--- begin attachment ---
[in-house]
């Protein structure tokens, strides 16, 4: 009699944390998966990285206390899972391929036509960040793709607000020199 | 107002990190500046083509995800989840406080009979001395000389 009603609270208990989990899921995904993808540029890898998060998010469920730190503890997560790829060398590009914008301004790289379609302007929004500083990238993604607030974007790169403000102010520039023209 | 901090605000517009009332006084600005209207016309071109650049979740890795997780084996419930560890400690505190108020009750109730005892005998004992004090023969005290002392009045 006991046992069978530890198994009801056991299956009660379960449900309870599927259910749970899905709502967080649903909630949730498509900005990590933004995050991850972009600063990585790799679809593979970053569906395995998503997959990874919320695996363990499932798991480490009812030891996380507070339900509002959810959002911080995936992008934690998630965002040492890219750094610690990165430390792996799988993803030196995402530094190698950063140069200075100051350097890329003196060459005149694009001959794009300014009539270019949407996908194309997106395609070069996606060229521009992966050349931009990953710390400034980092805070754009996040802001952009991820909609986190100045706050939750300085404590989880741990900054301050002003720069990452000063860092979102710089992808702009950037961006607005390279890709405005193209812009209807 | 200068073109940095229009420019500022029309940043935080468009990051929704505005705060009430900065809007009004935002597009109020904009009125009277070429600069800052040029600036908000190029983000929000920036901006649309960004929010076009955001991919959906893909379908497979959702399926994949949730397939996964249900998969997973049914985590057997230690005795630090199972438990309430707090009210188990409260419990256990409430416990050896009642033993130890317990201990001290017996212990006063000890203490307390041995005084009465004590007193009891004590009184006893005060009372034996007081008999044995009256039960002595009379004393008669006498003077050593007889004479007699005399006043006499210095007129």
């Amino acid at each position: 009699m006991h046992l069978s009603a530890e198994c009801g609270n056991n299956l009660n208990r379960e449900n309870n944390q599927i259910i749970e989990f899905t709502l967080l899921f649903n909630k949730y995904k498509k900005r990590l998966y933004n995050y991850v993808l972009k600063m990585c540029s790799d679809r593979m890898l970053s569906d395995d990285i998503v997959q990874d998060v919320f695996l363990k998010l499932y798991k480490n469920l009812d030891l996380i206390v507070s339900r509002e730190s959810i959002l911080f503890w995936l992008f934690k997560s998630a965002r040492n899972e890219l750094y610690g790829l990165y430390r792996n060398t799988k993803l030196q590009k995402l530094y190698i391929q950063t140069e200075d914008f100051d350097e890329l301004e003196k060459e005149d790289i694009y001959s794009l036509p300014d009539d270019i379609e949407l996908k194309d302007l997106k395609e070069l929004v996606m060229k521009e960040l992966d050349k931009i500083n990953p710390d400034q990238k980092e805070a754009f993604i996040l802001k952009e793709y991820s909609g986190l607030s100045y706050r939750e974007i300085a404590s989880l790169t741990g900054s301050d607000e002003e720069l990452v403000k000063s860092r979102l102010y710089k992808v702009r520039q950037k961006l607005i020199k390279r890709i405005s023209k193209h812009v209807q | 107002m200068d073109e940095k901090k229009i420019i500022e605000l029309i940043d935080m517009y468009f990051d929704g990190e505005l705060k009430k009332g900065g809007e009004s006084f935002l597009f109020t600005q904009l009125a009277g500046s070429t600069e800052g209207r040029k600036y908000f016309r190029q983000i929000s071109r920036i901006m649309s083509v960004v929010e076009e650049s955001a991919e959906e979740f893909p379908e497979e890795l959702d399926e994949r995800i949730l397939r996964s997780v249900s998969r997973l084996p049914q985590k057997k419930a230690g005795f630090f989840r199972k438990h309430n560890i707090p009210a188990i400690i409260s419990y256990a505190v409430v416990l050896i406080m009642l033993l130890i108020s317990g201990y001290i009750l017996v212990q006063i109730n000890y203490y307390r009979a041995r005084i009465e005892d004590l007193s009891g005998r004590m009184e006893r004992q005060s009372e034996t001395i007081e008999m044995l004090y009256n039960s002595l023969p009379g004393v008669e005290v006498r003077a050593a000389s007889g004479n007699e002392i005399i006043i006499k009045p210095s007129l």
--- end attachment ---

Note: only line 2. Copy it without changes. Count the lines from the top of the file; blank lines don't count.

């Protein structure tokens, strides 16, 4: 009699944390998966990285206390899972391929036509960040793709607000020199 | 107002990190500046083509995800989840406080009979001395000389 009603609270208990989990899921995904993808540029890898998060998010469920730190503890997560790829060398590009914008301004790289379609302007929004500083990238993604607030974007790169403000102010520039023209 | 901090605000517009009332006084600005209207016309071109650049979740890795997780084996419930560890400690505190108020009750109730005892005998004992004090023969005290002392009045 006991046992069978530890198994009801056991299956009660379960449900309870599927259910749970899905709502967080649903909630949730498509900005990590933004995050991850972009600063990585790799679809593979970053569906395995998503997959990874919320695996363990499932798991480490009812030891996380507070339900509002959810959002911080995936992008934690998630965002040492890219750094610690990165430390792996799988993803030196995402530094190698950063140069200075100051350097890329003196060459005149694009001959794009300014009539270019949407996908194309997106395609070069996606060229521009992966050349931009990953710390400034980092805070754009996040802001952009991820909609986190100045706050939750300085404590989880741990900054301050002003720069990452000063860092979102710089992808702009950037961006607005390279890709405005193209812009209807 | 200068073109940095229009420019500022029309940043935080468009990051929704505005705060009430900065809007009004935002597009109020904009009125009277070429600069800052040029600036908000190029983000929000920036901006649309960004929010076009955001991919959906893909379908497979959702399926994949949730397939996964249900998969997973049914985590057997230690005795630090199972438990309430707090009210188990409260419990256990409430416990050896009642033993130890317990201990001290017996212990006063000890203490307390041995005084009465004590007193009891004590009184006893005060009372034996007081008999044995009256039960002595009379004393008669006498003077050593007889004479007699005399006043006499210095007129």